Controversy and allegations
In February 2017, the Financial Times reported that Ted Malloch embellished or falsified seven claims in his memoir Davos, Aspen & Yale: My Life Behind the Elite Curtain as a Global Sherpa. The alleged false claims include his documentary being Emmy-nominated, that he had written for The New York Times and Washington Post, that he held a professorship at Oxford University, and that he had completed his "doctoral programme" in less than three years. In the book, Malloch claimed that he was "knighted in the Sovereign Order of St John by the Queen, Elizabeth II herself". The Financial Times claimed he was actually awarded a medal of St. John which is not awarded in an investiture attended by the Queen, while Malloch later responded that he was inducted into the Sovereign Order of St John and has "a letter stating ... the award comes through The Queen". Malloch had also claimed that The Lord Lyon of Scotland awarded him as a Laird his coat of arms in 2006; however, the Financial Times quoted the Clerk of the Court of the Lord Lyon, as saying "Lord Lyon does not, nor could he, create a person a laird".
The Financial Times also obtained bankruptcy court records revealing that a US court had found that Malloch had overstated his assets on loan applications with the intent to deceive the banks into making multi-million dollar loans; the couple had claimed assets of £36.3 million when applying for the loans, but claimed they had just $152,000 at the time of their 2013 bankruptcy petition and were unable to repay $5.9 million in outstanding debt.
NBC News reported on March 30, 2018, that Malloch, who had worked with the Donald Trump presidential campaign, had been detained and questioned by the FBI two days earlier as he arrived at Boston Logan Airport after a flight from London. He was served with a subpoena to appear for questioning by Robert Mueller's Special Counsel investigators on April 13, and presented with a warrant to have his phone seized and searched. Malloch told NBC in an email that FBI agents asked him a variety of questions, including about Trump associate Roger Stone, author Jerome Corsi, and WikiLeaks. During the FBI questioning, Malloch phoned Corsi. Corsi was subpoenaed for questioning by Mueller's investigators in September 2018, and by November he was facing perjury charges. That month, a draft court filing showed Corsi and Stone had exchanged emails in summer 2016 indicating their knowledge of impending email "dumps" by Wikileaks. In one email, Stone directed Corsi to contact Assange, which Corsi told investigators he had ignored, although investigators found he had passed the directive to an associate in London, whom Corsi later identified as Malloch. In March 2018, Malloch denied ever visiting the Ecuadorian Embassy in London where Julian Assange was residing and denied knowing about any Wikileaks material related to the Russian interference in the 2016 United States elections.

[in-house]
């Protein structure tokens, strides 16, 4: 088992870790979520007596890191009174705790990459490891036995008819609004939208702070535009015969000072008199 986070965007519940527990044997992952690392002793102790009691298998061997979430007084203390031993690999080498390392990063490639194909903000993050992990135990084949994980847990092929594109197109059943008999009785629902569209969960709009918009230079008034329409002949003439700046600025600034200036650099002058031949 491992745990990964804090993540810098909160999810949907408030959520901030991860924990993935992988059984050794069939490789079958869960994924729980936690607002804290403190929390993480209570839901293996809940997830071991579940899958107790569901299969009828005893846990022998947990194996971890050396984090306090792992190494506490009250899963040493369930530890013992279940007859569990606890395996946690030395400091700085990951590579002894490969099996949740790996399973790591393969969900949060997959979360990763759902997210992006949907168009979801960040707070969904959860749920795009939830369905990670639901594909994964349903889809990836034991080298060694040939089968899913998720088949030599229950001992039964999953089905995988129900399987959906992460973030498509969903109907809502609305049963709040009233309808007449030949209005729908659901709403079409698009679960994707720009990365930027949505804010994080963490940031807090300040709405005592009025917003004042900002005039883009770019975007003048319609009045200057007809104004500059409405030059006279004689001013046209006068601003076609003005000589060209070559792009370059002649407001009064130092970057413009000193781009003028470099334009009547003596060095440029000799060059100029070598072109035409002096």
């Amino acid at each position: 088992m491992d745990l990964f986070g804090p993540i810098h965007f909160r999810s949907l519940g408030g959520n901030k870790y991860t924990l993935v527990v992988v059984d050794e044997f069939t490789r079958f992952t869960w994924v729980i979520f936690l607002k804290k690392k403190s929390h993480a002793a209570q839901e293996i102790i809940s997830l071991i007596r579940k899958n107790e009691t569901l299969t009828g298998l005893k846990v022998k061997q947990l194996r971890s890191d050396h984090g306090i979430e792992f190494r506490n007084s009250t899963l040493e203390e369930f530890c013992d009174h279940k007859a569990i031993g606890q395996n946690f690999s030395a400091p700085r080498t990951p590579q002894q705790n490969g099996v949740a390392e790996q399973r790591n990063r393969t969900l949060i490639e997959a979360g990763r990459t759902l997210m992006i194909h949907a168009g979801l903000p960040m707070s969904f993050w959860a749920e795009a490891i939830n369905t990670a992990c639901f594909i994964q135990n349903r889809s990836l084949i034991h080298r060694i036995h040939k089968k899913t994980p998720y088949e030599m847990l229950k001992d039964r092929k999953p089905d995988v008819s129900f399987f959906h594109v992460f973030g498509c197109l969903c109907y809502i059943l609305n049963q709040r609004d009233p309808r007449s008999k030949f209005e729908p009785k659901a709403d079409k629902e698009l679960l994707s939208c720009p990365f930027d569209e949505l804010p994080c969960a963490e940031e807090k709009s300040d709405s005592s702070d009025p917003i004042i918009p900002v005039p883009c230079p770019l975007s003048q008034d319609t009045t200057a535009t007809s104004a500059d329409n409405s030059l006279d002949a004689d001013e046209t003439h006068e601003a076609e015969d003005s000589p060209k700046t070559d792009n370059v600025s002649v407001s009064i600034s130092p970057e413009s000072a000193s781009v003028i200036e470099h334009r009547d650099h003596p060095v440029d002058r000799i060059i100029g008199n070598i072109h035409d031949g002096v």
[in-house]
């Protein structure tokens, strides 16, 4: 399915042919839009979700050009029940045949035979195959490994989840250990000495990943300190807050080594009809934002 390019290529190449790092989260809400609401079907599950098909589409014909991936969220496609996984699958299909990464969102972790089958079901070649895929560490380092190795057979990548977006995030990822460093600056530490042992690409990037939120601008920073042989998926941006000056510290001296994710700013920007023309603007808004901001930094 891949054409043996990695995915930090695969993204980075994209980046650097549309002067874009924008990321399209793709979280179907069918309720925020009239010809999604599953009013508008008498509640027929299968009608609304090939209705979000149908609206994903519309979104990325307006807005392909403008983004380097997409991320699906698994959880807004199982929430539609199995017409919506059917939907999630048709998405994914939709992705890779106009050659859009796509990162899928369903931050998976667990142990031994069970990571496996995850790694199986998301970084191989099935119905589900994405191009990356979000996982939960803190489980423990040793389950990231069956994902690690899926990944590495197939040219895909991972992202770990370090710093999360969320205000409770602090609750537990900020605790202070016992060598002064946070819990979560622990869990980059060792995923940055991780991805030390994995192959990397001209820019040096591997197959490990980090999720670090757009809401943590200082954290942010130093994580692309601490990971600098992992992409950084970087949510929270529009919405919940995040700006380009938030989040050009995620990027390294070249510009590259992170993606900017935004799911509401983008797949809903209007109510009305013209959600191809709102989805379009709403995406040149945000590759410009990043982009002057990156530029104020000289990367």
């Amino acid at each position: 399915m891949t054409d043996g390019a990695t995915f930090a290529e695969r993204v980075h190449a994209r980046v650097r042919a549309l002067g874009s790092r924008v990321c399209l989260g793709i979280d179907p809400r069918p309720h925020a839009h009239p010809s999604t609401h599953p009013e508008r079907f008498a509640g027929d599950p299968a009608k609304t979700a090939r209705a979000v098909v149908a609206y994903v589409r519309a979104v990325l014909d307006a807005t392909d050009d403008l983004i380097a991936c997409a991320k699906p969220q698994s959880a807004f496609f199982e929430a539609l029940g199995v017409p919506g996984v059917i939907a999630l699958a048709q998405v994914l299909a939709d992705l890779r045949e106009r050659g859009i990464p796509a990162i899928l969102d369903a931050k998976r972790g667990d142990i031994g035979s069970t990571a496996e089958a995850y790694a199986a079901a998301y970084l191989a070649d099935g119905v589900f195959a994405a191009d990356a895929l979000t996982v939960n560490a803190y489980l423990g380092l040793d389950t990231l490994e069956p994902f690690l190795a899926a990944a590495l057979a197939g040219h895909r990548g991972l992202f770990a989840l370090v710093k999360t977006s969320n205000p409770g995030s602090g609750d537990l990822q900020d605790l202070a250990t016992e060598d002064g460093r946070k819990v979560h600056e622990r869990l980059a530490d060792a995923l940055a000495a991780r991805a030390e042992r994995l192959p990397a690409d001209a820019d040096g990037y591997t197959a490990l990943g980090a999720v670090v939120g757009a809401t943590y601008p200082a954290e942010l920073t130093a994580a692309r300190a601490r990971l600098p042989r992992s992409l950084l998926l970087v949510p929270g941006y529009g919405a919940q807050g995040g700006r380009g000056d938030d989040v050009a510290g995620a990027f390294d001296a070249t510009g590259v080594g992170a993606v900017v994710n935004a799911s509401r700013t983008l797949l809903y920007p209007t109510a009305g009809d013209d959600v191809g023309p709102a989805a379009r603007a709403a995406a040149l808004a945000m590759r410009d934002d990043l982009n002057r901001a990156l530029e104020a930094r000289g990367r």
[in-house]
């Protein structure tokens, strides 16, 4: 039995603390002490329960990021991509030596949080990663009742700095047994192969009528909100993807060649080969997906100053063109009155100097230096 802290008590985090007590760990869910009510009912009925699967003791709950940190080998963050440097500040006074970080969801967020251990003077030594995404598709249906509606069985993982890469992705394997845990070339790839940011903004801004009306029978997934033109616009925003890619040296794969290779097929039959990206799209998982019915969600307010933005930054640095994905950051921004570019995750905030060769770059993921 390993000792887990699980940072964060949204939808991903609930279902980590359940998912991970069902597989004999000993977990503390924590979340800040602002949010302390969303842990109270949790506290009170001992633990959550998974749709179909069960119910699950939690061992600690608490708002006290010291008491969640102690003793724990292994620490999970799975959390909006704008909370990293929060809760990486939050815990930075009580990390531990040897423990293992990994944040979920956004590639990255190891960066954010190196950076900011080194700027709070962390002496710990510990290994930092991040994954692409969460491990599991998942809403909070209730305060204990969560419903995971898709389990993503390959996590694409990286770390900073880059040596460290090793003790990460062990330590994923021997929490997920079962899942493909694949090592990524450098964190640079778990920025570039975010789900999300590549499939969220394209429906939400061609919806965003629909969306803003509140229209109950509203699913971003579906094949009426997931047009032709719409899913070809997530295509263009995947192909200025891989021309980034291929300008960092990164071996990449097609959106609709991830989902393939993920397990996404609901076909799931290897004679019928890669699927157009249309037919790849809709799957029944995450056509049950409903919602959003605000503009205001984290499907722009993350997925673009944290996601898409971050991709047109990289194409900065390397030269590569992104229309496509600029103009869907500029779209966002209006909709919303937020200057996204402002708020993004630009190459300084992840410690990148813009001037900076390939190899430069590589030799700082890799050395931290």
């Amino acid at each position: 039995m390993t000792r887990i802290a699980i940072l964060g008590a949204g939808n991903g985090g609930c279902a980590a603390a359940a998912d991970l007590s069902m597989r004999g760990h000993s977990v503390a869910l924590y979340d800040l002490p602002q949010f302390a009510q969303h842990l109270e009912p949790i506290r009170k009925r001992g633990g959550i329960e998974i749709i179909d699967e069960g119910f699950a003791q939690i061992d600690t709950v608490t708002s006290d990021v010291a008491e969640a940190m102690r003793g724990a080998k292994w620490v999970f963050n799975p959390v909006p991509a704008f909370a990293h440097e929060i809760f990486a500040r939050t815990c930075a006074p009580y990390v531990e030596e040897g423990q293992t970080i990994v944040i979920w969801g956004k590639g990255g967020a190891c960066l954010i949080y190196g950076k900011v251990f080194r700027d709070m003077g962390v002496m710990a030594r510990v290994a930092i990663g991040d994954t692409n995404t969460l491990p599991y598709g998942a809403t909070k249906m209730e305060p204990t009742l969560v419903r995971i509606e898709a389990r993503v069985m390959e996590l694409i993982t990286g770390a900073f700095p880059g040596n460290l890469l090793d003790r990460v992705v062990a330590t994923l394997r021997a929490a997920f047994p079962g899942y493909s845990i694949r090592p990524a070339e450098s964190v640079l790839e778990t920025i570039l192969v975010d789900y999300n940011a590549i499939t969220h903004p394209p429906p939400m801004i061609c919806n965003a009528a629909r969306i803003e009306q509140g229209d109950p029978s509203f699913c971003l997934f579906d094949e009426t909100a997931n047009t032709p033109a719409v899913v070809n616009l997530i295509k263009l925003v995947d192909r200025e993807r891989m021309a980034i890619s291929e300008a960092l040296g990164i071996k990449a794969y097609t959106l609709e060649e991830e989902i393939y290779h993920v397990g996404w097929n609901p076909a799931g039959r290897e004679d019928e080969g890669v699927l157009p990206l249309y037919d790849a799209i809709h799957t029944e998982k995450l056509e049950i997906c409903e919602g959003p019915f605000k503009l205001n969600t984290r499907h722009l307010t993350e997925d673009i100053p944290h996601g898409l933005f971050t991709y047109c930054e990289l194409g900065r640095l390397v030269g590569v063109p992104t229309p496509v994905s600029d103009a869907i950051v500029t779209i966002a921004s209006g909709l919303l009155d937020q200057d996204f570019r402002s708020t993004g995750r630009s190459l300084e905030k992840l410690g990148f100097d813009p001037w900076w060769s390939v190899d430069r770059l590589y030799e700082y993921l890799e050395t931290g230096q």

Malloch asserted in his autobiography that former British prime minister Margaret Thatcher called him a "genius" and a "global sherpa" in a 1992 address. The Financial Times reported that a video of the address does not show Thatcher making such comments. Malloch also claimed in his book that a PBS documentary he had produced “was nominated for an Emmy Award,” although the Academy of Television Arts & Sciences could not find a record of that.
Having worked in State Department and UN roles during the late 1980s and early 1990s, Malloch has asserted he “helped bring down the Soviet Union.” He stated that his position as deputy to the executive secretary in the United Nations Economic Commission for Europe was “ambassadorial-level,” although US and UN officials disputed that.
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- Paton, James (January 8, 2017). "Trump Interviews Brexit Supporter as U.S. Envoy to EU, Mail Says". www.bloomberg.com. Retrieved 2017-01-09.
- Papachelas, Alexis (8 February 2017). "Ted Malloch: Greece would be better off outside the eurozone". ekathimerini.com. Retrieved 9 February 2017.
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- Prokupecz, Shimon; Herb, Jeremy. "Federal investigators question Ted Malloch in special counsel probe". CNN. Retrieved March 31, 2018.
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- Chapman, Ben (3 March 2017). "Donald Trump's likely EU ambassador Ted Malloch 'made false statements' to banks to obtain millions in loans". The Independent. Retrieved 4 March 2017.
- Winter, Tom (March 30, 2018). "Trump ally questioned by FBI, served with Mueller subpoena in Boston". NBC News. Retrieved March 31, 2018.
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- Schecter, Anna (November 27, 2018). "Mueller has emails from Stone pal Corsi about WikiLeaks Dem email dump". NBC News. Retrieved November 27, 2018.
- Mance, Henry (February 9, 2017). "Academic touted as Trump's EU envoy embellished autobiography". Financial Times.